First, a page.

Mike Hudson was an investigative journalist for the now-defunct Niagara Falls Reporter in 2014, and looked deeply into city plans to erect a monument to the largely mythological “underground railroad” of the mid-nineteenth century.
Hudson wrote in August 2014 that: “City Council approved spending $262,000 to dedicate a park and erect a statue to a woman who by all accounts never set foot in Niagara Falls, Harriet Tubman. The city’s actual role in the underground railroad movement is a speculative one. A study conducted by the city’s underground railroad commission in conjunction with Niagara University, was unable to identify a single site in the city with any indisputable connection to the underground railroad . . . Harriet Tubman’s connection to what is now the city of Niagara Falls is tenuous.”
What Hudson’s research revealed is how city and State governments often willfully engage in what is best-termed historical fraud for the purpose of attracting federal grant monies, and above all, tourists. This will not bode well for the latter misled by the inaccurate displays masquerading as “history.”
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Tubman Myth Central to DeSantis’ Plan for Future:
In one media account last week, it was reported that [city planner] Tom DeSantis would “love to have” a sculpture of Harriet Tubman standing outside the city’s new train station and Underground Railroad Interpretive Center, the latter being a monument to a “history” you can’t find in any history book. Why Harriet Tubman?
DeSantis didn’t say. But it doesn’t seem to be a big stretch to honor a history that never took place with a largely mythological figure who made her living telling tall tales about herself to gullible audiences predisposed to believe anything she said. [There] is but one reference anywhere to something allegedly happening in what is now the city of Niagara Falls.
And that one reference comes from “Scenes in the Life of Harriet Tubman,” a brief narrative written by grade school teacher Sarah H. Bradford that is often referred to as Tubman’s “autobiography.”
According to one paragraph in “Scenes of the Life of Harriet Tubman” by children’s book author Sarah Hopkins Bradford, Tubman accompanied a relative on a train that crossed the Suspension Bridge, near where the Whirlpool Bridge stands.
[The] Niagara Falls Reporter, discovered that of the 19 former slaves Tubman may actually have assisted, there is no proof whatsoever that a single one of them went over the old bridge at what is now the site of the Whirlpool Bridge.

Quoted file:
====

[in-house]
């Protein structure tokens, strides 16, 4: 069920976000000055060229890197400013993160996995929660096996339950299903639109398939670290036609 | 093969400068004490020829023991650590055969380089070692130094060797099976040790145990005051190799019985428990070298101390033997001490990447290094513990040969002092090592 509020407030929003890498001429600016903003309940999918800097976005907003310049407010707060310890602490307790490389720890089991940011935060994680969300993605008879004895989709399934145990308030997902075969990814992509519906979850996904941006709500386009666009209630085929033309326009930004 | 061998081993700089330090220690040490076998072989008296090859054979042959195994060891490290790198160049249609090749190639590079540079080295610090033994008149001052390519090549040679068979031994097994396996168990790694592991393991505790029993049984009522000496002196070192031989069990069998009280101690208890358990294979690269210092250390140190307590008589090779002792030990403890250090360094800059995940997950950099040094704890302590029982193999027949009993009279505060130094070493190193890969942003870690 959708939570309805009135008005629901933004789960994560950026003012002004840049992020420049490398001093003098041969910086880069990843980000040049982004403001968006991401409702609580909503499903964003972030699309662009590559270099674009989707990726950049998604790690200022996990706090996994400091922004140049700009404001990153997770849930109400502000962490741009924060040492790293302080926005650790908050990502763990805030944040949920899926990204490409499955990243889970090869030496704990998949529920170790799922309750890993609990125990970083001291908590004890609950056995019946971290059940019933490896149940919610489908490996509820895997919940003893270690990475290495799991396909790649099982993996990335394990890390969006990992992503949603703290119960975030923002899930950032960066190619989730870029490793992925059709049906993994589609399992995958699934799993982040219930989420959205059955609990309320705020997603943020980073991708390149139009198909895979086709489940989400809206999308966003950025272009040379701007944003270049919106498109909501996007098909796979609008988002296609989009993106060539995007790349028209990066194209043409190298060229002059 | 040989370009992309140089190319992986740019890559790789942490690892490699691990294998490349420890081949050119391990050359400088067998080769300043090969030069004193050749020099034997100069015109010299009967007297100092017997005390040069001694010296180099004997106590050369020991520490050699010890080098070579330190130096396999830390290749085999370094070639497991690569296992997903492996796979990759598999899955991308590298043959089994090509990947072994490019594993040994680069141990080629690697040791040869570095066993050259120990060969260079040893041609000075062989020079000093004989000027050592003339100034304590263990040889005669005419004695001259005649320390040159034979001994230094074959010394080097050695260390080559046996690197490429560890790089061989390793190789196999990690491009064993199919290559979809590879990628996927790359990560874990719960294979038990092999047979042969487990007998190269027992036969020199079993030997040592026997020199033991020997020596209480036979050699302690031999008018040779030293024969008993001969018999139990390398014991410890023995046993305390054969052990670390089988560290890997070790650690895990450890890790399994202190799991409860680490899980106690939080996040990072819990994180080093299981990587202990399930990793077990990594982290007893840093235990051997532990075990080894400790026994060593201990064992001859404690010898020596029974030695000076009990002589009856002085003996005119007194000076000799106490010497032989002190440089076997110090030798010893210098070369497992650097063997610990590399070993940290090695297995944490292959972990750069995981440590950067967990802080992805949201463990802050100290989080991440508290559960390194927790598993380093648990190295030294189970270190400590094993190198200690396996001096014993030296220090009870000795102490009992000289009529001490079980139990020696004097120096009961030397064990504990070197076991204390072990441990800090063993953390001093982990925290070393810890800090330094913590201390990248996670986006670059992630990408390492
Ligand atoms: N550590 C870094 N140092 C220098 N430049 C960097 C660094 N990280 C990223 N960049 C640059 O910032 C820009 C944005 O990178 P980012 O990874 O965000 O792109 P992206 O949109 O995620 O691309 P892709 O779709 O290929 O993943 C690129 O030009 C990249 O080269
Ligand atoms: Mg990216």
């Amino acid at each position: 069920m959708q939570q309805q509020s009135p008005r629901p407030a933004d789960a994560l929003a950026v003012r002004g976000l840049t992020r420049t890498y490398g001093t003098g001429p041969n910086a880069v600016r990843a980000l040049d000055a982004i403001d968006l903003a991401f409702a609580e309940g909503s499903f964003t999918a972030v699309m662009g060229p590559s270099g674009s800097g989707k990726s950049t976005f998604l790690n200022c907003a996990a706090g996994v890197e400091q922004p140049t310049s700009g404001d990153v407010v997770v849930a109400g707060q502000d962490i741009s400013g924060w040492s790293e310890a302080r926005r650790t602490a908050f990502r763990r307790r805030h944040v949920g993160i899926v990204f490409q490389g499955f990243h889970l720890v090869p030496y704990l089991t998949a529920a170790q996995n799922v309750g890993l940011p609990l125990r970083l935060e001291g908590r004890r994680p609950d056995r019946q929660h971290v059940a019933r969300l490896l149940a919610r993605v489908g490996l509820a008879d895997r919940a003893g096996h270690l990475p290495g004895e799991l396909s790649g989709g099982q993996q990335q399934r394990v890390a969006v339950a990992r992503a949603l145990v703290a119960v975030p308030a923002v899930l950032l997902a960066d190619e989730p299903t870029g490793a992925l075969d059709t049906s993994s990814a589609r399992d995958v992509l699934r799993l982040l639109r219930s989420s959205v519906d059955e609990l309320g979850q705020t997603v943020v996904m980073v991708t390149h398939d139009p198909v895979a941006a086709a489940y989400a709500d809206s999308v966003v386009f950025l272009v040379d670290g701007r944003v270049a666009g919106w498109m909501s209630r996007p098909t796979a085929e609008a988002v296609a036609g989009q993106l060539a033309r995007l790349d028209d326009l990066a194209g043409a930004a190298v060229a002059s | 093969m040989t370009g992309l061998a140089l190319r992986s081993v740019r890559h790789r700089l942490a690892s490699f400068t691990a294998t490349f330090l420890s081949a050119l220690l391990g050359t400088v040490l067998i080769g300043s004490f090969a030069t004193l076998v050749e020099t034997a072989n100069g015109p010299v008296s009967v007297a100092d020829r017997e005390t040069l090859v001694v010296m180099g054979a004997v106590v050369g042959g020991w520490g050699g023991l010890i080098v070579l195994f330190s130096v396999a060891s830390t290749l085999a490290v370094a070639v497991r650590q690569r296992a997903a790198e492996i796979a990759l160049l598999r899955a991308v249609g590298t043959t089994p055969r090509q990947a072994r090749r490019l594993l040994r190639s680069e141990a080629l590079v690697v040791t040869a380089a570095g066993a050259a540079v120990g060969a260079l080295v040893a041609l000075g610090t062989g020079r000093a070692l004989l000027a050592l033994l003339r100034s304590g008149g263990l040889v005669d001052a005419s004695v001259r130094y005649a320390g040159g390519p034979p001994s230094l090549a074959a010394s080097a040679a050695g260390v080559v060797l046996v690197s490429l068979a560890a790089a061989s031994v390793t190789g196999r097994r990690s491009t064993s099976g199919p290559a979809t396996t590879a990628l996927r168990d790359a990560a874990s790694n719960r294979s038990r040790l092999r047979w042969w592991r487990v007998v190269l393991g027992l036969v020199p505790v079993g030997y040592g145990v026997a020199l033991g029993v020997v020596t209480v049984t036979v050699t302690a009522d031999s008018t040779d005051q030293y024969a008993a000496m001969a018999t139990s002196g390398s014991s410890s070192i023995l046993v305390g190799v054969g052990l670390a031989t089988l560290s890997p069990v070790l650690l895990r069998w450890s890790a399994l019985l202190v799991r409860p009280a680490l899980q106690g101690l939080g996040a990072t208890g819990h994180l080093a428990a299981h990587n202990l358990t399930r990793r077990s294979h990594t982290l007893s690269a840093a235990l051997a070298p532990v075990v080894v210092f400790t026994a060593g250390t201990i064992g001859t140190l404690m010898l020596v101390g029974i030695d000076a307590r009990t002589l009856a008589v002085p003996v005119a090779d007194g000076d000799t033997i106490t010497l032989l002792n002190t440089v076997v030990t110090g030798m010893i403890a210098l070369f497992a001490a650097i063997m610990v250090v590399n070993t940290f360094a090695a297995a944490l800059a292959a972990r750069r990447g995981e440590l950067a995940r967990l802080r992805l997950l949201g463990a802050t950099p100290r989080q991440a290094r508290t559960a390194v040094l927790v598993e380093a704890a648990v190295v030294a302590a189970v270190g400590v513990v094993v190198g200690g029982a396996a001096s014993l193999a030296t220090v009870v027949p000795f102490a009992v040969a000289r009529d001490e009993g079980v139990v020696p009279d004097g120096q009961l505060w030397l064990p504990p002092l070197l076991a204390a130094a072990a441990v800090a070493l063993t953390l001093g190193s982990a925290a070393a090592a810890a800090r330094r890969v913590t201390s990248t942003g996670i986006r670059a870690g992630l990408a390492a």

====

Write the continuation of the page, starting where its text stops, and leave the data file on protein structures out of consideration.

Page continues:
Tubman, of course, could not write an autobiography. An illiterate, she couldn’t even write her own name. Bradford, the author of several children’s books, found Tubman virtually homeless in 1868, took pity, and wrote the book to raise money for Tubman’s care and feeding.
When it came out in 1869, “Scene’s in the Life of Harriet Tubman” was a bestseller. The book contains numerous verifiable whoppers, including an assertion that Jefferson Davis was dead, when he was very much alive, and that Tubman had led 300 former slaves to freedom. In fact, the highest number attributed to her by modern researchers is 70 and more sober estimates are 19, mostly relatives.
[Tubman] would be largely forgotten in Niagara Falls today were it not for the efforts of a man named Kevin Cottrell. Cottrell was a State Parks employee who also owned a business called “Motherland Connextions,” that promoted fairytale, sugar-coated stories of the underground railroad here for gullible tourists. He was employed on the condition that he would not sell his tours while being paid by the city to promote underground railroad “history.”
Cottrell repeatedly told daily newspaper and television reporters that Tubman led 300 escaped slaves across the Whirlpool Bridge to freedom in Canada. The reporters didn’t bother to check his tall tale out.”
(Tubman Myth Central to DeSantis’ Plans for the Future, Mike Hudson, Niagara Falls Reporter, August 2014, excerpts)